All of the improvements associated with the project occurred without modification or expansion of DWC's property. As such, the project team made effective use of the existing site, was able to exceed the stormwater management requirements of LEED-NC, and reduced the post-project stormwater runoff quantity by 30% of the pre-project conditions. New stormwater management features such as the green roofs, detention pond, bioswales, and rainwater cistern system were added without adding new land or property to the site. Security improvements were also easily integrated into the site.
CDM Smith was able to complete the project nearly $6 million below, or at 80%, of its budgeted project cost of $30 million. Three key project decisions accounted for nearly a third of this reduction: (1) reuse of the structure from the existing vehicle maintenance facility, (2) pre-purchase/procurement of the diesel engine-generators for the project, and (3) using one portable diesel engine-generator in lieu of a stationary engine-generator at each of the Lexington and DuPage Pumping Stations.
Through the project's achievement of the LEED-NC Silver certification, DWC's sustainability goals were fully realized and exceeded. By fully implementing the LEED-NC program, the project was able to incorporate all aspects of sustainability and received three Innovations in Design credits for exemplary performance in the reduction of water usage, incorporation of daylighting and outside views into the facility, and through the construction waste management which diverted nearly all waste from the landfills.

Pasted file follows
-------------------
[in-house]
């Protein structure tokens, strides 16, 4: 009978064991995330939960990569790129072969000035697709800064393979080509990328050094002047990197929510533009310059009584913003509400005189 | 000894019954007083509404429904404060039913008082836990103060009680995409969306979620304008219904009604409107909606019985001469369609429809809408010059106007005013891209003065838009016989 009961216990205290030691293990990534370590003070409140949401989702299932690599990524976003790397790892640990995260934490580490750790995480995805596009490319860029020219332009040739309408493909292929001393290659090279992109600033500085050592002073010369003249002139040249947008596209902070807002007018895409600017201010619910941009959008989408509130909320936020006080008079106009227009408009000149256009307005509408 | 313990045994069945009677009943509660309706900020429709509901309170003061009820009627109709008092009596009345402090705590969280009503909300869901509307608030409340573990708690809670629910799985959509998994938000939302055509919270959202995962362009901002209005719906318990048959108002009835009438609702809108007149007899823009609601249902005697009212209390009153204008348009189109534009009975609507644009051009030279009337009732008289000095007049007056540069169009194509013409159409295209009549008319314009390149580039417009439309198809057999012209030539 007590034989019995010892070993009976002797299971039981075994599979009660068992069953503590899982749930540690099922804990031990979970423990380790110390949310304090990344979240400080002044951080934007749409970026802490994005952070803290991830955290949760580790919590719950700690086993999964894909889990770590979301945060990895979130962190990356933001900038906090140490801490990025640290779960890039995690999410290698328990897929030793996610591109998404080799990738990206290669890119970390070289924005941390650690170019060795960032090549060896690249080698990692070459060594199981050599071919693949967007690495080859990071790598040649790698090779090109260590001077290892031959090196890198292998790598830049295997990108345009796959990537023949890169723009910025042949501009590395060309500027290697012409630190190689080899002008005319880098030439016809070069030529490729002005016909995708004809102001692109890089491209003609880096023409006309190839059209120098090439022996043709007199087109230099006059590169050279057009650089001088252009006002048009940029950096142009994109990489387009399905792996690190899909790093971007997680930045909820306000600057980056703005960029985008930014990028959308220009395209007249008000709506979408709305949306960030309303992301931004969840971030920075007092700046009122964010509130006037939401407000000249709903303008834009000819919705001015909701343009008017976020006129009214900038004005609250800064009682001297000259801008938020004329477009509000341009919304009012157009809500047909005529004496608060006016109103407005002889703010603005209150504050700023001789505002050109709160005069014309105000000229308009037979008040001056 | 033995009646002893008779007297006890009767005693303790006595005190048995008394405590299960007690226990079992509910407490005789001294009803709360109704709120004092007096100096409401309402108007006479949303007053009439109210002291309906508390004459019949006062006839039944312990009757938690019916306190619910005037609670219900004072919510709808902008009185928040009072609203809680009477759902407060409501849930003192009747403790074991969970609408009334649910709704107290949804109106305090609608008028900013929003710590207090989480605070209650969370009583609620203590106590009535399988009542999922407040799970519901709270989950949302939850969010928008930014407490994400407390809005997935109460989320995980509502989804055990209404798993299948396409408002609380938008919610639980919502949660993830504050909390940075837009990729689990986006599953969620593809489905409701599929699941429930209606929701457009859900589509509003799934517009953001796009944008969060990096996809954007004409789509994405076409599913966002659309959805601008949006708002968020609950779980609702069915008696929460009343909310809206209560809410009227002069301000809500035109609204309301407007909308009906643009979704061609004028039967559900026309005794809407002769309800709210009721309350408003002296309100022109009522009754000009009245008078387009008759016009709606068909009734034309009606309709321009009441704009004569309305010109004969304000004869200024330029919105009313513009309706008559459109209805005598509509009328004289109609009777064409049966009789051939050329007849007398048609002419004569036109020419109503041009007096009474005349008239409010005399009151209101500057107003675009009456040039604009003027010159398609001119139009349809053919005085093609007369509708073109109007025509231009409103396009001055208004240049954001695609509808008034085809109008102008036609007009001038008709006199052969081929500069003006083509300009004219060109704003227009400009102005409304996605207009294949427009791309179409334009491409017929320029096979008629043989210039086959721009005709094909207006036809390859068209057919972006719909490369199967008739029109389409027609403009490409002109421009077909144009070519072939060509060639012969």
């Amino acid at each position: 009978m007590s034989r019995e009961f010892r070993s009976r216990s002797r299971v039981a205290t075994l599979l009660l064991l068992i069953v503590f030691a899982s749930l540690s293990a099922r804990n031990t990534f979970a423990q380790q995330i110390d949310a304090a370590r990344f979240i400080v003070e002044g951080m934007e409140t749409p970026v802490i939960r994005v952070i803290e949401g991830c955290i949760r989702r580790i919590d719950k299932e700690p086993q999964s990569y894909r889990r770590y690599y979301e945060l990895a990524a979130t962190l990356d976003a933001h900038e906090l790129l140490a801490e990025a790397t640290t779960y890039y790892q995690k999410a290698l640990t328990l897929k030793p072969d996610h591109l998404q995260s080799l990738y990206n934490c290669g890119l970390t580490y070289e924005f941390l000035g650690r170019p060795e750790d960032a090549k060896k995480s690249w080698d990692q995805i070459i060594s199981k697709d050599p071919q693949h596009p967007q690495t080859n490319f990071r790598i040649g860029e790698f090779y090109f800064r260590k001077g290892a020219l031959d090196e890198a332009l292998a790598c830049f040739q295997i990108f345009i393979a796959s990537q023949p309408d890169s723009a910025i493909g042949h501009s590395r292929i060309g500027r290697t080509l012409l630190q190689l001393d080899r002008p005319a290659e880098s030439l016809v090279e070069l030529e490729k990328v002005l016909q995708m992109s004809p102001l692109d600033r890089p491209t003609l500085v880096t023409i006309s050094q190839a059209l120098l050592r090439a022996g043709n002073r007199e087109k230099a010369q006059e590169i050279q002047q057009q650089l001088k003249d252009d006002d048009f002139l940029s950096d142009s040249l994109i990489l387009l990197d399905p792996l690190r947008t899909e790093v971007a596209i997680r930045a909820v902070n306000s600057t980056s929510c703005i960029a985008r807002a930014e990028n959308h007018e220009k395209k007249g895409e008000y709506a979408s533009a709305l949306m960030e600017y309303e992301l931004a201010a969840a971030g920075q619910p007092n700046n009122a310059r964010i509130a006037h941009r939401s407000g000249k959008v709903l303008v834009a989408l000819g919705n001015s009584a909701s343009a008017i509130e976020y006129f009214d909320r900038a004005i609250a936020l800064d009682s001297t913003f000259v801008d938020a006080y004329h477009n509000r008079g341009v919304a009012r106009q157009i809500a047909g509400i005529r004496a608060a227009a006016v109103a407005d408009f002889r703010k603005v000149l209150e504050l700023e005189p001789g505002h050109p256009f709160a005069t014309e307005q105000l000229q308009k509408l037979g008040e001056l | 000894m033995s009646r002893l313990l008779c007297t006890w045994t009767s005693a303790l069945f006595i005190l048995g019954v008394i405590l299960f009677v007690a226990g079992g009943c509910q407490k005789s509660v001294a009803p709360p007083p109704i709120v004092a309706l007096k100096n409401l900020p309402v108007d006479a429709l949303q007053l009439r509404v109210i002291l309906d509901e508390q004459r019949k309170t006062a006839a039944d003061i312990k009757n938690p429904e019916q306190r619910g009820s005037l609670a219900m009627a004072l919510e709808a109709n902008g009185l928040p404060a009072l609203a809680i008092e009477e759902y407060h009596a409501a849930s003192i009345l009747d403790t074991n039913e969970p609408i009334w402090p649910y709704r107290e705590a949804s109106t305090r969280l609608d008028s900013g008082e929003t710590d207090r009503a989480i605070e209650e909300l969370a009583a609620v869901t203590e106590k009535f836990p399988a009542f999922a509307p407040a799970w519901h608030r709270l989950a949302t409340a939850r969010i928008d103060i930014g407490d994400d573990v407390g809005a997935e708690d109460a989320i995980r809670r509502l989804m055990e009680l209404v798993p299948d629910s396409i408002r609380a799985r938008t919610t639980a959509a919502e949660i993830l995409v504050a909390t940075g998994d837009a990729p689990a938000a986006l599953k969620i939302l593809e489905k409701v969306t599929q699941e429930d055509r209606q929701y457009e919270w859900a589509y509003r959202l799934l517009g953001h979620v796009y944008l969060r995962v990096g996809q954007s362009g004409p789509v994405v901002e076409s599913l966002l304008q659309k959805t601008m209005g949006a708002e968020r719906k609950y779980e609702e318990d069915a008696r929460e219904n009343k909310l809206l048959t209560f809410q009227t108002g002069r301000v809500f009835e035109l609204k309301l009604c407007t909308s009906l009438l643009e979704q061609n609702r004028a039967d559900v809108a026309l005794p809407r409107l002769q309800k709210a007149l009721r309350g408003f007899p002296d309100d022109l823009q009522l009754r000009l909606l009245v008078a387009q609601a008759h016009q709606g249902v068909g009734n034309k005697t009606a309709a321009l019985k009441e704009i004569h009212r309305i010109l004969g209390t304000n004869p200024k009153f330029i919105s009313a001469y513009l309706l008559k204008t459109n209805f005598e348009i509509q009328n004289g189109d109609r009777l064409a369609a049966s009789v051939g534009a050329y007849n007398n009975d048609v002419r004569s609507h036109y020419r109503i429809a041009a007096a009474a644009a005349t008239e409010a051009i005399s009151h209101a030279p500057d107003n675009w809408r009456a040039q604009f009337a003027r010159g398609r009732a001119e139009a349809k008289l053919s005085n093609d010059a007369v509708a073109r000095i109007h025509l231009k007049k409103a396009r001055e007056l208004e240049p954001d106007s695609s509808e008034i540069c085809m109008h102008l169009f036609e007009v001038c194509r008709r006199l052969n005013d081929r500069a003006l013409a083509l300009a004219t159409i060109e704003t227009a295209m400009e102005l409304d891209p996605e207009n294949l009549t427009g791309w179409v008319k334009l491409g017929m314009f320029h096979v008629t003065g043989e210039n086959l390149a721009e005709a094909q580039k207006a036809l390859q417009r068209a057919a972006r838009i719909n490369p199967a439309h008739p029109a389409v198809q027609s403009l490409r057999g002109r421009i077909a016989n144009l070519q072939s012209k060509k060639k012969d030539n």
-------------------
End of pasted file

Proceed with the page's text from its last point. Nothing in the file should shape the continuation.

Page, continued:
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Annual Salary Survey
Before the calendar turned, 2016 already had the makings of a pivotal year for manufacturing, and for the world.
There were the big events for the year, including the United States as Partner Country at Hannover Messe in April and the 2016 International Manufacturing Technology Show in Chicago in September. There's also the matter of the U.S. presidential elections in November, which promise to shape policy in manufacturing for years to come.
But the year started with global economic turmoil, as a slowdown in Chinese manufacturing triggered a worldwide stock hiccup that sent values plummeting. The continued plunge in world oil prices has resulted in a slowdown in exploration and, by extension, the manufacture of exploration equipment.
Read more: 2015 Salary Survey